The rise in popularity of the History Channel and other similar programs on other channels and networks recently led Bookish Miss to pondering how important the fine details are to the general populace’s understanding of history.
While watching a program on ancient Pompeii, I was nodding along to everything being said; then the narrator stopped and I frowned. But, I thought, what about … ? They didn’t talk about …
The devil is in the details, right?
Well, not always, I was reminded. This led me to my bookshelf, specifically to Stephen Bertman’s Doorways Through Time: The Romance of Archaeology — which is not, at first glance, a scholarly book. Even at second glance, its place on any reading list likely appears dubious at best; it is, after all, a compilation of several short sketches about people. In fact, Bertman devotes most of his work to concisely and succinctly reconstructing and understanding the lives of ancient and not-so-ancient people. Accordingly, since the book is about the individual lives of people, there is not much by way of technical details, extensive descriptions of artifacts or discussions relating a particular item to a particular site, feature, zone or level.
Like most of those popular history programs, that’s not the point. The best example of Bertman’s intent is in the final chapter, “Portrait of Pocahontas.” He begins by recalling the myth, then delves into history to detail the ships that sailed for what would become Virginia, including information on their passengers and cargo. There is also discussion regarding the English in Jamestown; he writes “between best of friends and worst of enemies lies the story of Jamestown and the Native Americans … a story written in village campfires long cold and the embers of cottage timbers set ablaze.”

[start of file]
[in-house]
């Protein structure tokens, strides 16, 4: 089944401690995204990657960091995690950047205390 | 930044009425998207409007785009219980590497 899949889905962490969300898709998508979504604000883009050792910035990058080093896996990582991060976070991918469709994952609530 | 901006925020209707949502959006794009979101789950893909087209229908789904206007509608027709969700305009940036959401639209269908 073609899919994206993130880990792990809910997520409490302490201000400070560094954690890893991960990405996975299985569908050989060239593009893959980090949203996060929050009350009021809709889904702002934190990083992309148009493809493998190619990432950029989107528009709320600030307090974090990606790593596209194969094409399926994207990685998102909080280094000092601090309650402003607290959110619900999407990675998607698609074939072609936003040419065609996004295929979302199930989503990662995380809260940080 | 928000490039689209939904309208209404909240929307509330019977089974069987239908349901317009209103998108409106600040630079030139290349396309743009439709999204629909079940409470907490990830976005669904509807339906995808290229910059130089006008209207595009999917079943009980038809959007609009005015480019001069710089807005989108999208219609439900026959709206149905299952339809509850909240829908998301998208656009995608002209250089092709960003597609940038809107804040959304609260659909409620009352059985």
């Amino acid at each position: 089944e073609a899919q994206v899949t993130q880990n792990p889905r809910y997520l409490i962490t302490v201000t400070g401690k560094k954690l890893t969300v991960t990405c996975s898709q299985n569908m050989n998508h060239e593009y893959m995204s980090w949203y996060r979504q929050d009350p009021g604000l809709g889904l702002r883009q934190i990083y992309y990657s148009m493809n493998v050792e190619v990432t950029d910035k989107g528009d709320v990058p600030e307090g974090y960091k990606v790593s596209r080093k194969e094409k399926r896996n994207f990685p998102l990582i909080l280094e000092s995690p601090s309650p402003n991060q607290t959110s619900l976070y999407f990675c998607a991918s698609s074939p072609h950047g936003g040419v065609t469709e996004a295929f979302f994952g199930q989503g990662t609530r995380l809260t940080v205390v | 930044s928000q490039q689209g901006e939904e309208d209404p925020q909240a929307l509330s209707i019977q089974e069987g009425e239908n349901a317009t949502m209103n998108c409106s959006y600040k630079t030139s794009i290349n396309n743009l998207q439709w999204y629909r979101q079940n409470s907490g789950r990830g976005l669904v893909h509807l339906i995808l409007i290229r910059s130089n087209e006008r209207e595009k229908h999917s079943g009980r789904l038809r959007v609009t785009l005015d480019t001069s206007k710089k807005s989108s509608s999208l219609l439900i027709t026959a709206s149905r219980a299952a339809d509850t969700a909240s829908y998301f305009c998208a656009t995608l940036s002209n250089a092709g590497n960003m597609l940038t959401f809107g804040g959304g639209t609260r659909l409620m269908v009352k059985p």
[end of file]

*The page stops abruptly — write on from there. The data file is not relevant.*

Archaeology is invaluable; some records do remain from this time and the years that followed, but material remains are a viable and much needed resource because they allow us to see a bigger picture. Accordingly, Bertman details the various items recovered and places them in the context in which they are of the most importance — what the final accumulation tells us about their lives.
One of Bertman’s examples is the colonists’ fear of both the known and unknown. He explains this by discussing the sheer volume of weapons uncovered, including crossbows, cutlasses, rapiers and other swords, caltrop (a metal object with four sharp points) as well as muskets, pistols, bullet molds, bandoliers (to hold gunpowder) and grapeshot for a cannon. Other artifacts are also discussed, including how their interpretation illustrates how these people lived from day to day.
For most scholars who skipped or dismissed Bertman’s prologue, introduction, conclusion and epilogue, the most obvious problem with this book is its lack of contextual detail with respect to the artifacts. He does not seek to investigate a certain site or perform a particular test on any given artifact in order to understand a minute part of a culture, but rather he draws on the work of several archaeologists and other scholars to put together a picture of how our antecedents may have lived. Indeed, he is very plain in the beginning and the end — his book was written to be an easily accessible look at the broader swath of history, made fuller by archaeology, and he refuses to allow technical details to weigh down his words. He does provide endnotes, however, for that exact purpose.
However, it is important to the larger discussion about the value of archaeology, history and the use of material culture. What Bertman did nearly 25 years ago is precisely what those history shows aim to do today. Outreach archaeology, public history — it all boils down to collecting information, analyzing it, making the appropriate connections and disseminating it to the public in a palatable format.
This is important and those “buts” don’t always matter. If we don’t do it, someone else (Disney anyone?) will.
Bertman’s own words put it best:
“It is easy for modern archaeologists, surrounded by so many quantitative techniques, to be dazzled into forgetting their qualitative mission. Their purpose is and always should be a fundamentally human one: to discover and narrate with honesty and compassion the story of lives once lived. The archaeologist’s duty is to keep faith with the ghosts, to serve as a medium for those who no longer have voices of their own.”
Bertman currently teaches at Lawrence Technological University in Missouri.
Bertman, Stephen. Doorways Through Time: The Romance of Archaeology. Tarcher/St.Martin’s Press, 1986.